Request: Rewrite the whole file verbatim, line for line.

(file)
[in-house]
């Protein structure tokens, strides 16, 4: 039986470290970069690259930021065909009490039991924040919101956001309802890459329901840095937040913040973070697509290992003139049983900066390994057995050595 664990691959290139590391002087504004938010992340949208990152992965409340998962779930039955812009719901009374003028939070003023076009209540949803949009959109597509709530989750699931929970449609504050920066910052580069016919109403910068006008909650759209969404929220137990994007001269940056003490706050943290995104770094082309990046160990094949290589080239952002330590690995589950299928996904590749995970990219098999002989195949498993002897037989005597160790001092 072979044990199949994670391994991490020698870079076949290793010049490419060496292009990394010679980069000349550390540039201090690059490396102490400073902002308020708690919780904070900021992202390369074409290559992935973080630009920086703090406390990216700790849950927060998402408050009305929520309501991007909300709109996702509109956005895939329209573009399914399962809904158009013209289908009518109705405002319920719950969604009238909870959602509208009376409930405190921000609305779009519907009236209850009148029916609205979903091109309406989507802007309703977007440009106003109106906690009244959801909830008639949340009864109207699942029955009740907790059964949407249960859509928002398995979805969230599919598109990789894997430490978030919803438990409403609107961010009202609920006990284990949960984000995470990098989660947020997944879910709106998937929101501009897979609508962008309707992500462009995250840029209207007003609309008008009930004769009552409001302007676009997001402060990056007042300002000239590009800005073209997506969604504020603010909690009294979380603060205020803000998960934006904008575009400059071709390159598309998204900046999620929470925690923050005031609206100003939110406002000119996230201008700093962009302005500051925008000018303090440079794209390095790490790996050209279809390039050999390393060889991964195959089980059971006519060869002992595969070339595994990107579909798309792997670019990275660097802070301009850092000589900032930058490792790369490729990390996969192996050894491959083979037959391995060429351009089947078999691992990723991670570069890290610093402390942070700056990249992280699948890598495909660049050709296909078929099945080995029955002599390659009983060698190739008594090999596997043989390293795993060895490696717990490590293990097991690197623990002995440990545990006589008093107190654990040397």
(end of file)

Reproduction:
[in-house]
């Protein structure tokens, strides 16, 4: 039986470290970069690259930021065909009490039991924040919101956001309802890459329901840095937040913040973070697509290992003139049983900066390994057995050595 664990691959290139590391002087504004938010992340949208990152992965409340998962779930039955812009719901009374003028939070003023076009209540949803949009959109597509709530989750699931929970449609504050920066910052580069016919109403910068006008909650759209969404929220137990994007001269940056003490706050943290995104770094082309990046160990094949290589080239952002330590690995589950299928996904590749995970990219098999002989195949498993002897037989005597160790001092 072979044990199949994670391994991490020698870079076949290793010049490419060496292009990394010679980069000349550390540039201090690059490396102490400073902002308020708690919780904070900021992202390369074409290559992935973080630009920086703090406390990216700790849950927060998402408050009305929520309501991007909300709109996702509109956005895939329209573009399914399962809904158009013209289908009518109705405002319920719950969604009238909870959602509208009376409930405190921000609305779009519907009236209850009148029916609205979903091109309406989507802007309703977007440009106003109106906690009244959801909830008639949340009864109207699942029955009740907790059964949407249960859509928002398995979805969230599919598109990789894997430490978030919803438990409403609107961010009202609920006990284990949960984000995470990098989660947020997944879910709106998937929101501009897979609508962008309707992500462009995250840029209207007003609309008008009930004769009552409001302007676009997001402060990056007042300002000239590009800005073209997506969604504020603010909690009294979380603060205020803000998960934006904008575009400059071709390159598309998204900046999620929470925690923050005031609206100003939110406002000119996230201008700093962009302005500051925008000018303090440079794209390095790490790996050209279809390039050999390393060889991964195959089980059971006519060869002992595969070339595994990107579909798309792997670019990275660097802070301009850092000589900032930058490792790369490729990390996969192996050894491959083979037959391995060429351009089947078999691992990723991670570069890290610093402390942070700056990249992280699948890598495909660049050709296909078929099945080995029955002599390659009983060698190739008594090999596997043989390293795993060895490696717990490590293990097991690197623990002995440990545990006589008093107190654990040397």